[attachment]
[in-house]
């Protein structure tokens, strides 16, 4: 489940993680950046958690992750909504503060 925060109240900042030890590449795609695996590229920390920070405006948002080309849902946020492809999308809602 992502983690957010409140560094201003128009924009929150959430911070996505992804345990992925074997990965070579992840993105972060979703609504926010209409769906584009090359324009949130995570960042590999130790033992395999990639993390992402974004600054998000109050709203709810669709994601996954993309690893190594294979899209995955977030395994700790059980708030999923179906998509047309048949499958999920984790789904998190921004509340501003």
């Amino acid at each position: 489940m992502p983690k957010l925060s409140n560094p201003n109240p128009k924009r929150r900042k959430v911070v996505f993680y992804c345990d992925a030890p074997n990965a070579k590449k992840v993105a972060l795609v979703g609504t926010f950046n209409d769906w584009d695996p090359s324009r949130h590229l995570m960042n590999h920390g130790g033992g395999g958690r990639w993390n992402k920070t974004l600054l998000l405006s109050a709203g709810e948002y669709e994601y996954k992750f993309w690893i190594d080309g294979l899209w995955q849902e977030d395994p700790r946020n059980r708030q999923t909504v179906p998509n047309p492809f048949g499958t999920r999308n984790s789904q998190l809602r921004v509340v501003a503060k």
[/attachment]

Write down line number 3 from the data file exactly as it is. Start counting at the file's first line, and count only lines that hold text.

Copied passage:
């Amino acid at each position: 489940m992502p983690k957010l925060s409140n560094p201003n109240p128009k924009r929150r900042k959430v911070v996505f993680y992804c345990d992925a030890p074997n990965a070579k590449k992840v993105a972060l795609v979703g609504t926010f950046n209409d769906w584009d695996p090359s324009r949130h590229l995570m960042n590999h920390g130790g033992g395999g958690r990639w993390n992402k920070t974004l600054l998000l405006s109050a709203g709810e948002y669709e994601y996954k992750f993309w690893i190594d080309g294979l899209w995955q849902e977030d395994p700790r946020n059980r708030q999923t909504v179906p998509n047309p492809f048949g499958t999920r999308n984790s789904q998190l809602r921004v509340v501003a503060k």